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MONDAY, JANUARY 22, 2007
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EDITORIAL

Ill chemist died without having his day in court

We hope Jack Cline finds justice in the next world. He struck out in this world — specifically, in this state.

Mr. Cline, of Vance in Tuscaloosa County, was a chemist. He learned in 1999 that he had leukemia, which he blamed on benzene. He sued Ashland Inc., Chevron Phillips Chemical and Exxon Mobil, but the courts threw out his suit because he had missed a filing deadline.

Under Alabama law, Mr. Cline would have had to sue within two years after exposure to a toxic chemical. That deadline passed in 1989 — 10 years before he was diagnosed.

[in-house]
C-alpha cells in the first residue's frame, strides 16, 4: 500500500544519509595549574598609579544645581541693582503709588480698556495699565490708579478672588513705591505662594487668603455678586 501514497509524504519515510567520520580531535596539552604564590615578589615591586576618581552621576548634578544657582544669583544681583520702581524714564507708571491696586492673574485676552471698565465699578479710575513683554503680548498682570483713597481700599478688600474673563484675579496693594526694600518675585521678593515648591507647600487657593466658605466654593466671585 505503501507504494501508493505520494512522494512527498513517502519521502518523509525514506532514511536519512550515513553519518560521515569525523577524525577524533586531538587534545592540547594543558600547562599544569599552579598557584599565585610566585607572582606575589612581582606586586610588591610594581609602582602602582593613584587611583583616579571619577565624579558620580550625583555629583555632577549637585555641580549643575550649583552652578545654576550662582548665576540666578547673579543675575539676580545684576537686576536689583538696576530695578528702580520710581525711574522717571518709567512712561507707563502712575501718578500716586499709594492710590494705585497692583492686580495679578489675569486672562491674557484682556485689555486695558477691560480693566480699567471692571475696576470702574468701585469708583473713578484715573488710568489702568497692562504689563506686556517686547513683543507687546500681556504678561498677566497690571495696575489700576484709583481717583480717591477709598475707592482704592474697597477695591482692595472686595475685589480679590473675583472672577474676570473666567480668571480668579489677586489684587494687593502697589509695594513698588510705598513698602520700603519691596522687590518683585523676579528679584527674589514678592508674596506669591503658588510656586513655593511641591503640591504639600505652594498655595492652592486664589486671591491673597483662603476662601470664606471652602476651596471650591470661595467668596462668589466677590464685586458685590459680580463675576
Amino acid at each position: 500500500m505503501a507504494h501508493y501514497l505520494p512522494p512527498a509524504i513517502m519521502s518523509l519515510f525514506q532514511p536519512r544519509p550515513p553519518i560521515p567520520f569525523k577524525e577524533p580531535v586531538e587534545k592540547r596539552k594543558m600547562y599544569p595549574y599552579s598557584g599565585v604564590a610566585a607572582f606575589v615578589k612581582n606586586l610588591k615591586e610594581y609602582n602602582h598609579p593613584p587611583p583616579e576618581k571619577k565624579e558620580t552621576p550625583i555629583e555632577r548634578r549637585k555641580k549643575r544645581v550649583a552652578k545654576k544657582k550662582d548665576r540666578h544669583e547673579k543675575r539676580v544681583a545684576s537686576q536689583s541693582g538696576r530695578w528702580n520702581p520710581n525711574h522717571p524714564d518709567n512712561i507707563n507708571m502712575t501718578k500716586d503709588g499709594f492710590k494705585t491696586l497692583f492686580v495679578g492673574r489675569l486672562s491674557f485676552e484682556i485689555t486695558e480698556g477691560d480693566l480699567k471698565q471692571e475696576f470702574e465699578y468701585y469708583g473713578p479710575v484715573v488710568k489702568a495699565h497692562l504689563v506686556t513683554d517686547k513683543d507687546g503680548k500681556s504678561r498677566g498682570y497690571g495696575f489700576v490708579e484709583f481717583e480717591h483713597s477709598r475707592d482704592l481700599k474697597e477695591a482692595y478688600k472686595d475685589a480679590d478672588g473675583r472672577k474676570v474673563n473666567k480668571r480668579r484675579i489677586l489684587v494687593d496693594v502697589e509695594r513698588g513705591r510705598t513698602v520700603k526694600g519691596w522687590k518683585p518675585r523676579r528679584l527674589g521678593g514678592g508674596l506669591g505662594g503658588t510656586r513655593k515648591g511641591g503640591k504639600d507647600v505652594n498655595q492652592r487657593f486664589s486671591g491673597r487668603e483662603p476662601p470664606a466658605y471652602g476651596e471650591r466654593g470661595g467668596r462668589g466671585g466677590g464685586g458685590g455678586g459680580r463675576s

Early this month, the Alabama Supreme Court reaffirmed its decision against Mr. Cline. His wife, Jane, said this news came as “a blow ... It hurt, because he’s fought for that so much. I think that’s really what he was living for.”

He died Wednesday at 67.

Mr. Cline’s lawyer says all other states have a time limit dating from when a person learns of an illness, not the last exposure. The Legislature ought to change Alabama’s law so that people like Mr. Cline will get their day in court.

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